Spring tiptoes through my world, trying to slip in unannounced. But no dice, buddy. I hear you. I see the hyacinths and crocus flowers sneaking up under the dead leaves and I hear the geese (who are really bad at tiptoeing) circling the pond.
It’s refreshing to feel winter dying, gasping and wheezing, and it puts me in a great mood.
Time to up-pot the early tomato plants. My rule of thumb for tomato seedlings is to grow twice as many of each variety as I’ll actually plant. One for dropping on the floor and one for the planting hole.
I use cut-off half gallon milk jugs as my final tomato seedling pots. Lots of nice vertical room without taking up as much shelf space as gallon jugs would.
Sometime after the seedlings develop their first set of true leaves, it’s time to fill the jugs mostly full of growing medium, leaving space for burying most of the tomato plant stem. New roots form along the buried stems, helping to grow sturdy plants.
The original 4″ pots each contain a couple of plants, and I note the strongest from each. The pots get gently tipped upside down, with my fingers cradling the top of the soil, being careful not to crush the little seedlings as the rootball comes free. I put the strongest seedling in its new home and fill the rest of the milk jug with growing medium right up to the leaves.
Then back under lights, just a couple of inches between the light bulbs and the tops of the plants, with a small fan running periodically to toughen them up.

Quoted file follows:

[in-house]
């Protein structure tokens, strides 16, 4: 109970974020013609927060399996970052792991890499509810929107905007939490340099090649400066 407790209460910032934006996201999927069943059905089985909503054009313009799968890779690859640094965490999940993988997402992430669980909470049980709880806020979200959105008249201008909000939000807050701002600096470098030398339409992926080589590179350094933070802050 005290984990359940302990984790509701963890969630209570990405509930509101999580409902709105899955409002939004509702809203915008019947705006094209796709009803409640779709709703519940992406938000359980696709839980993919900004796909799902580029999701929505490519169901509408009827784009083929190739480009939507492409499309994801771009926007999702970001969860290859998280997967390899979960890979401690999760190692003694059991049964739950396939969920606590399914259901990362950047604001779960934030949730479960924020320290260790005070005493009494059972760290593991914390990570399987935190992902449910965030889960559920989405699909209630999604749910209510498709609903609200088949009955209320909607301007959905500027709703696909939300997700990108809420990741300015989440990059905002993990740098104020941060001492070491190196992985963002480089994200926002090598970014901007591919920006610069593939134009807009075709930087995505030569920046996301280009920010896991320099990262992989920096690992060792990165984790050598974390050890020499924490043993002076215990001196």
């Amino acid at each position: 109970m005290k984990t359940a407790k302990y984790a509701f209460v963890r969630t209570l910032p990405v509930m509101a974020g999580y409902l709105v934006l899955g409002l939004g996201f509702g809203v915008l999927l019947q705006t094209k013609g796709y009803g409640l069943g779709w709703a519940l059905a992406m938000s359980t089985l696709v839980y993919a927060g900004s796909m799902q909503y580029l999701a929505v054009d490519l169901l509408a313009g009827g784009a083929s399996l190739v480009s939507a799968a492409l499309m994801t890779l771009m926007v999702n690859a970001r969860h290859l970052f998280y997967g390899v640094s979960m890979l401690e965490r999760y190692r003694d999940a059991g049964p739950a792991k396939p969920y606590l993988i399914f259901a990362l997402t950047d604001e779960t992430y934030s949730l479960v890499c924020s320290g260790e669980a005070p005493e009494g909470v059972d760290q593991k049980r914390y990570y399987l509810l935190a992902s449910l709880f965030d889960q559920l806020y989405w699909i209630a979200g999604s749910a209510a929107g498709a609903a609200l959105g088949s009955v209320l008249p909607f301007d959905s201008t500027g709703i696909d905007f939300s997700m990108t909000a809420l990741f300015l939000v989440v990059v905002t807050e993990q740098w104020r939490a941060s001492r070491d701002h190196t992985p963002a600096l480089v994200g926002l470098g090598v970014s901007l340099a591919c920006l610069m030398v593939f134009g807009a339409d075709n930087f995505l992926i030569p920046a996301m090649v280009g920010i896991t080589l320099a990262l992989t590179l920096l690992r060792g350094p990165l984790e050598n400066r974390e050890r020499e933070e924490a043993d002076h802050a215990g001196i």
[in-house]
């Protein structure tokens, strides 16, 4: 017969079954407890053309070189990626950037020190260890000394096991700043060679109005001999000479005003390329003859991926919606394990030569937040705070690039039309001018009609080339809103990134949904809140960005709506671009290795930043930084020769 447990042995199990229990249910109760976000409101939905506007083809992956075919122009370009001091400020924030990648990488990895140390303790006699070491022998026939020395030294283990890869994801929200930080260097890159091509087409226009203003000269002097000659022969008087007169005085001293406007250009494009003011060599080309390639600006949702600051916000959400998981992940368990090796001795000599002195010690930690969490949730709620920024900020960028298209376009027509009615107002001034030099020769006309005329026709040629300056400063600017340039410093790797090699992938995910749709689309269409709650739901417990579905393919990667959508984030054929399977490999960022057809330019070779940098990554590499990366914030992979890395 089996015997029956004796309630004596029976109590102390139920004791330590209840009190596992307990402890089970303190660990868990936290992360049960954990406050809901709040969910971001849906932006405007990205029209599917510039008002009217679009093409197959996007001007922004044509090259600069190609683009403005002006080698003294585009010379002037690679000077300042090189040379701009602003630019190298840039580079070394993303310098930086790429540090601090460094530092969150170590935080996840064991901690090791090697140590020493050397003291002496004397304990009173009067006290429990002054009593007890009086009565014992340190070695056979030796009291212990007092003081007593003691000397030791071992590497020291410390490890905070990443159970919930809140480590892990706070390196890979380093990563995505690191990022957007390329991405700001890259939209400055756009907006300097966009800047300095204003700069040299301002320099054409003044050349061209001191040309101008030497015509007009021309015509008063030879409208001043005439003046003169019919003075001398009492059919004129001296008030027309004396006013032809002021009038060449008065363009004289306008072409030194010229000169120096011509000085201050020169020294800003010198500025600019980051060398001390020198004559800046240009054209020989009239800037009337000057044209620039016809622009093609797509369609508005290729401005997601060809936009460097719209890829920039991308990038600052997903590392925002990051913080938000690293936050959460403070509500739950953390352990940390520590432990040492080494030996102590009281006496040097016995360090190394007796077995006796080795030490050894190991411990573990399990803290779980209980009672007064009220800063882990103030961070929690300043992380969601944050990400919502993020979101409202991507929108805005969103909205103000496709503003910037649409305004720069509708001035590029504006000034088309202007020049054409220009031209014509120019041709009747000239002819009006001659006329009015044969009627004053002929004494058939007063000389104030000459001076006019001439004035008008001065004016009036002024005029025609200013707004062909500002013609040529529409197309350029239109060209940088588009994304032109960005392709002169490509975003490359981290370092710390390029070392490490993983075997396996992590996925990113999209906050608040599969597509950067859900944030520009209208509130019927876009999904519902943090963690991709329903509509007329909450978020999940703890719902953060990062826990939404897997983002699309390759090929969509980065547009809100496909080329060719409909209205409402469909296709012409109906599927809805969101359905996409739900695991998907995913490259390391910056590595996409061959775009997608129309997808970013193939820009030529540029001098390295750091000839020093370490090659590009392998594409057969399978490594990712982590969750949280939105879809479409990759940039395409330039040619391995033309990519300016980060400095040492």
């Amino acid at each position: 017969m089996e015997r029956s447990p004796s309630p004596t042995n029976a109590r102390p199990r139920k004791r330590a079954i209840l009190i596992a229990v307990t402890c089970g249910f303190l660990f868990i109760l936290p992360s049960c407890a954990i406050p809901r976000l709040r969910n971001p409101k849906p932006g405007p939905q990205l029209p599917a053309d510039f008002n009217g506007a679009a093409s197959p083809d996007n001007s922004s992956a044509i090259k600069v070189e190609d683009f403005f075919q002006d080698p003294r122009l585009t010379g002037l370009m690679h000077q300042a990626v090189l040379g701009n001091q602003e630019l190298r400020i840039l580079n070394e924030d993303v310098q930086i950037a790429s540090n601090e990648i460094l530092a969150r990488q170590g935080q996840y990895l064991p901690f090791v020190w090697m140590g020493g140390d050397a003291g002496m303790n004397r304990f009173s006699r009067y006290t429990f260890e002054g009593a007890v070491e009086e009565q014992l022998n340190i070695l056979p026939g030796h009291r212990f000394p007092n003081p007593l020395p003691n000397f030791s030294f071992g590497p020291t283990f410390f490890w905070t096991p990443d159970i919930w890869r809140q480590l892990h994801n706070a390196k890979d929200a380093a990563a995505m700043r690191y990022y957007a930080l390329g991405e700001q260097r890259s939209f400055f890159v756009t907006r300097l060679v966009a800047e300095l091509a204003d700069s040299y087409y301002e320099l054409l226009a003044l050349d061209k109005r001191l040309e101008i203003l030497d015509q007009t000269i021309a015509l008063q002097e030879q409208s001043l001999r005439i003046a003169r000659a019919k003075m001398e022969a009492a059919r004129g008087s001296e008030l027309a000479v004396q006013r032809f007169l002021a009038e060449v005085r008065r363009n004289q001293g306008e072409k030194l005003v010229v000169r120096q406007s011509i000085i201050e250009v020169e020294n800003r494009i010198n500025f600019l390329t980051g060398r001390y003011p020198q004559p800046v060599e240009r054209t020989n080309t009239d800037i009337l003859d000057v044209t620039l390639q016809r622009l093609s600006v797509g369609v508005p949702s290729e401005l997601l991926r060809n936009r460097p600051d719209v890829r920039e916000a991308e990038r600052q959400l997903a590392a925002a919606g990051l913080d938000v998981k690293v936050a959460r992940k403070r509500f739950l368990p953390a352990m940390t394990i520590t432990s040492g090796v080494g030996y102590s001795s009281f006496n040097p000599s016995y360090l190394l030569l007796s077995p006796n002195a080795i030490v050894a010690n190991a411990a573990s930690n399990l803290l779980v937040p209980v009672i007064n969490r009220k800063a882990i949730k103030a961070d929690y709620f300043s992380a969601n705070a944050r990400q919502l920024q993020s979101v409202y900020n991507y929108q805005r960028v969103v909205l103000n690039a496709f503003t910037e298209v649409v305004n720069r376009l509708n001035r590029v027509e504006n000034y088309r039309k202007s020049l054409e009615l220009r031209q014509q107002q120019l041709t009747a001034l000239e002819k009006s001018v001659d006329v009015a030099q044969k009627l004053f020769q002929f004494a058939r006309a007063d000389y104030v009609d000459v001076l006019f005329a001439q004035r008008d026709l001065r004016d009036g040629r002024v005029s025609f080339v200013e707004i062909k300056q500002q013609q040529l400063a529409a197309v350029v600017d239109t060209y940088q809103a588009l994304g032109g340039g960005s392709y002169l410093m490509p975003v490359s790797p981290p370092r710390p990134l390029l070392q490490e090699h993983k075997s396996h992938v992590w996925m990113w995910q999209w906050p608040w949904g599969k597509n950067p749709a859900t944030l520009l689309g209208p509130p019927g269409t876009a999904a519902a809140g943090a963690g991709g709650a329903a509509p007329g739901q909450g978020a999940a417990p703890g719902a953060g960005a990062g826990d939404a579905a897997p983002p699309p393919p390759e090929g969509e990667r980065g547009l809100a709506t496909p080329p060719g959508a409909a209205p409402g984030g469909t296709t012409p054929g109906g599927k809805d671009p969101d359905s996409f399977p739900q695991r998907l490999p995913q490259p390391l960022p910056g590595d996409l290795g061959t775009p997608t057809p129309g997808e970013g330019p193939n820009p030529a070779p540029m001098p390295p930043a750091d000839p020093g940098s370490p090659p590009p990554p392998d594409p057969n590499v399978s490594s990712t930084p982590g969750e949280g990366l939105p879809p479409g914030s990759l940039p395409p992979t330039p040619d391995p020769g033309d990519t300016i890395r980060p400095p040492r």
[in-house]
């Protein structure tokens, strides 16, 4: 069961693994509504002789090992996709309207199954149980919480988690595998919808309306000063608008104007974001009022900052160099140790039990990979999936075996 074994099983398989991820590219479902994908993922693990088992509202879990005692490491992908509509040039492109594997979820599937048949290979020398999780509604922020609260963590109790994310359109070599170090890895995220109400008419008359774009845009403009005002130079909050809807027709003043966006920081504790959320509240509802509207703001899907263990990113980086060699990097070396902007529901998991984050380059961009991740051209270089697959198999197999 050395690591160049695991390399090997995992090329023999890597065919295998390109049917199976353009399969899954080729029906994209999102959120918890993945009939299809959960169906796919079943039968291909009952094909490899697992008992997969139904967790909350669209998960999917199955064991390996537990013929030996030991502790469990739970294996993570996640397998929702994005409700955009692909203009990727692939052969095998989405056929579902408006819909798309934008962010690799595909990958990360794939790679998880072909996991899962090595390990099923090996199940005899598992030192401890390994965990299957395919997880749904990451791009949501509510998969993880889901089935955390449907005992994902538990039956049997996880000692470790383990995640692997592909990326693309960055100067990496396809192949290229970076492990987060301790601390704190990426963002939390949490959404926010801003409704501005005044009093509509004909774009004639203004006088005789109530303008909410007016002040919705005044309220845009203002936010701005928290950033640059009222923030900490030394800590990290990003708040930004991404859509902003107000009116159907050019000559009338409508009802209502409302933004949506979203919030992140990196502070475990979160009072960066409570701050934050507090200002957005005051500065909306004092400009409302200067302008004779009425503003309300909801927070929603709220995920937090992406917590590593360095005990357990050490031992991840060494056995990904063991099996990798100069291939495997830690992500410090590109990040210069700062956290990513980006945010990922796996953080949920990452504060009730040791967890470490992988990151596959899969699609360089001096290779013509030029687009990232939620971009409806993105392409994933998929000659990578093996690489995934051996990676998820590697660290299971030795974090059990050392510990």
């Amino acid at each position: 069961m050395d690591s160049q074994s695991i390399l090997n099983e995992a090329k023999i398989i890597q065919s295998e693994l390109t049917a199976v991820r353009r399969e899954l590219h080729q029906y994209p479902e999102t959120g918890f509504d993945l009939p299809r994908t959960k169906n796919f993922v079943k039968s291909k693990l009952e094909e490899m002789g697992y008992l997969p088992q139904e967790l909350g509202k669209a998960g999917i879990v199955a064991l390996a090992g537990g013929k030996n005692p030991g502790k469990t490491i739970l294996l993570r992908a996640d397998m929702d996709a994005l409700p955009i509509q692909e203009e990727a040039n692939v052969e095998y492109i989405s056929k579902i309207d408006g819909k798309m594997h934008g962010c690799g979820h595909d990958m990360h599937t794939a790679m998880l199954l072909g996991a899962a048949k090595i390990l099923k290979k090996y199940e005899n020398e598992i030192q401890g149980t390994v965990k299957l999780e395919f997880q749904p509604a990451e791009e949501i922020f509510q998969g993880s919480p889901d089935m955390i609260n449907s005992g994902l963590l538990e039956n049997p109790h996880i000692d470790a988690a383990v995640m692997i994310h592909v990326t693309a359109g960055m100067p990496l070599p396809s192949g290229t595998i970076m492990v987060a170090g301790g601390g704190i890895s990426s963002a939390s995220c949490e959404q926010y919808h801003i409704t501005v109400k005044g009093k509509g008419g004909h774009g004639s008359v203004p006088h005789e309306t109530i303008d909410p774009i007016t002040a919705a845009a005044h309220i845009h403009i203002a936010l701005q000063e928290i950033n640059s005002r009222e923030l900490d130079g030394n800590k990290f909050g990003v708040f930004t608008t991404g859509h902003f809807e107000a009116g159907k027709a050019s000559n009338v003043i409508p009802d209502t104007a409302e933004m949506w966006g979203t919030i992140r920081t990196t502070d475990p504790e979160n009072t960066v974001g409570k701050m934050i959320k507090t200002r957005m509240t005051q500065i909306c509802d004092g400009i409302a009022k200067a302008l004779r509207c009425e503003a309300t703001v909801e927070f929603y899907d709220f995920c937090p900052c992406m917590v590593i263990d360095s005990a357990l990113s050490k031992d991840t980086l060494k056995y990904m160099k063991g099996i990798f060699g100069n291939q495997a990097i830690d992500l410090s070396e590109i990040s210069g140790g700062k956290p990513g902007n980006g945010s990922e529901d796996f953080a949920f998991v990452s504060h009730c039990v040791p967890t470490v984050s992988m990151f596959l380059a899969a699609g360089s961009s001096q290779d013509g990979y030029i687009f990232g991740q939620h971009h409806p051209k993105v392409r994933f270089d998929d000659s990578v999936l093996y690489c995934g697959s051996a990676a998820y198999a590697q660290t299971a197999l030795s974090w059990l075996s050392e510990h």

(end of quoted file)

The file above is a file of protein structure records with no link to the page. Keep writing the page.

These particular tomatoes will go into the garden early under a double layer of insulation. They’ve done surprisingly well in the past, but I’m always prepared to lose them to the cold.
As for Spring, I needed some more soil time, so out came the tiller and under went the rest of the cover crop. There’s a small area that I’m going to let sit covered in leaves as a no-till experiment.
And the chickies went out to their permanent home this morning. It’s been a while since I started chicks, and I wasn’t very knowledgable about it even then. I just wanted to be sure my 250 W light would keep them warm enough in near-freezing outside temps. A quick search, a reliable source, I think we’re good:
The rule of thumb for overhead heat-lamp brooders is that one 250-watt heat lamp can handle 75 chicks at 50 degrees. If temperatures are lower than that, subtract one chick for every degree below 50 . For example, 20 below zero is 70 degrees lower than 50, so you would be able to brood five chicks (75 – 70 = 5) per heat lamp.